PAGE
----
Federal relief programs, such as expanded unemployment benefits, helped offset the damage for many families in the first months of the pandemic. But those programs have mostly ended, and talks to revive them have stalled in Washington. With virus cases surging in much of the country, Mr. Karpman warned, the economic toll could increase.

“There could be a lot more hardship coming up this winter if there’s not more relief from Congress, with the impact falling disproportionately on Black and Hispanic workers and their families,” he said.

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Ant Challenged Beijing and Prospered. Now It Toes the Line.

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As Jack Ma of Alibaba helped turn China into the world’s biggest e-commerce market over the past two decades, he was also vowing to pull off a more audacious transformation.

“If the banks don’t change, we’ll change the banks,” he said in 2008, decrying how hard it was for small businesses in China to borrow from government-run lenders.

“The financial industry needs disrupters,” he told People’s Daily, the official Communist Party newspaper, a few years later. His goal, he said, was to make banks and other state-owned enterprises “feel unwell.”

The scope of Mr. Ma’s success is becoming clearer. The vehicle for his financial-technology ambitions, an Alibaba spinoff called Ant Group, is preparing for the largest initial public offering on record. Ant is set to raise $34 billion by selling its shares to the public in Hong Kong and Shanghai, according to stock exchange documents released on Monday. After the listing, Ant would be worth around $310 billion, much more than many global banks.

The company is going public not as a scrappy upstart, but as a leviathan deeply dependent on the good will of the government Mr. Ma once relished prodding.

More than 730 million people use Ant’s Alipay app every month to pay for lunch, invest their savings and shop on credit. Yet Alipay’s size and importance have made it an inevitable target for China’s regulators, which have already brought its business to heel in certain areas.

These days, Ant talks mostly about creating partnerships with big banks, not disrupting or supplanting them. Several government-owned funds and institutions are Ant shareholders and stand to profit handsomely from the public offering.

The question now is how much higher Ant can fly without provoking the Chinese authorities into clipping its wings further.

Excitable investors see Ant as a buzzy internet innovator. The risk is that it becomes more like a heavily regulated “financial digital utility,” said Fraser Howie, the co-author of “Red Capitalism: The Fragile Financial Foundation of China’s Extraordinary Rise.”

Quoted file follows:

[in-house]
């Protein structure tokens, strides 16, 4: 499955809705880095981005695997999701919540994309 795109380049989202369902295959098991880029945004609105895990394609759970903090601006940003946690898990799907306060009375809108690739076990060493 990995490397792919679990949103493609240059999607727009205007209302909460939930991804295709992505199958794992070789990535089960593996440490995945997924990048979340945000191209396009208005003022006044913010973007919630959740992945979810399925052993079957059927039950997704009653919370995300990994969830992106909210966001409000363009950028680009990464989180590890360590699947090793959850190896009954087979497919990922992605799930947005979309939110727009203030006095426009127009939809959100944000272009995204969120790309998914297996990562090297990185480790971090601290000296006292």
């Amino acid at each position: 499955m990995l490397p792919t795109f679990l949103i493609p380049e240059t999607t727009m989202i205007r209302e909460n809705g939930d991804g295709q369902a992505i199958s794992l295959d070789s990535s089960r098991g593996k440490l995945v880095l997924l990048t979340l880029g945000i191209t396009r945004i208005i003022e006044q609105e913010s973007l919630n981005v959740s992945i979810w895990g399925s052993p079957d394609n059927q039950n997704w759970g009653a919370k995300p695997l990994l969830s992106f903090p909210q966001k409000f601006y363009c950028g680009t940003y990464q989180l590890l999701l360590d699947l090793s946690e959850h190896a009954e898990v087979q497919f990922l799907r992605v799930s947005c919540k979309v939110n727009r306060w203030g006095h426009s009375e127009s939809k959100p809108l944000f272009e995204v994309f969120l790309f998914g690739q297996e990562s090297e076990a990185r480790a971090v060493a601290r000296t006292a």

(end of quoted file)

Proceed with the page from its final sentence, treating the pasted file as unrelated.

“Utility stocks, as far as I remember, were not the ones to be seen as the most exciting,” Mr. Howie said.

Ant declined to comment, citing the quiet period demanded by regulators before its share sale.

The company has played give-and-take with Beijing for years. As smartphone payments became ubiquitous in China, Ant found itself managing huge piles of money in Alipay users’ virtual wallets. The central bank made it park those funds in special accounts where they would earn minimal interest.

After people piled into an easy-to-use investment fund inside Alipay, the government forced the fund to shed risk and lower returns. Regulators curbed a plan to use Alipay data as the basis for a credit-scoring system akin to Americans’ FICO scores.

China’s Supreme Court this summer capped interest rates for consumer loans, though it was unclear how the ceiling would apply to Ant. The central bank is preparing a new virtual currency that could compete against Alipay and another digital wallet, the messaging app WeChat, as an everyday payment tool.

Ant has learned ways of keeping the authorities on its side. Mr. Ma once boasted at the World Economic Forum in Davos, Switzerland, about never taking money from the Chinese government. Today, funds associated with China’s social security system, its sovereign wealth fund, a state-owned life insurance company and the national postal carrier hold stakes in Ant. The I.P.O. is likely to increase the value of their holdings considerably.

“That’s how the state gets its payoff,” Mr. Howie said. With Ant, he said, “the line between state-owned enterprise and private enterprise is highly, highly blurred.”

China, in less than two generations, went from having a state-planned financial system to being at the global vanguard of internet finance, with trillions of dollars in transactions being made on mobile devices each year. Alipay had a lot to do with it.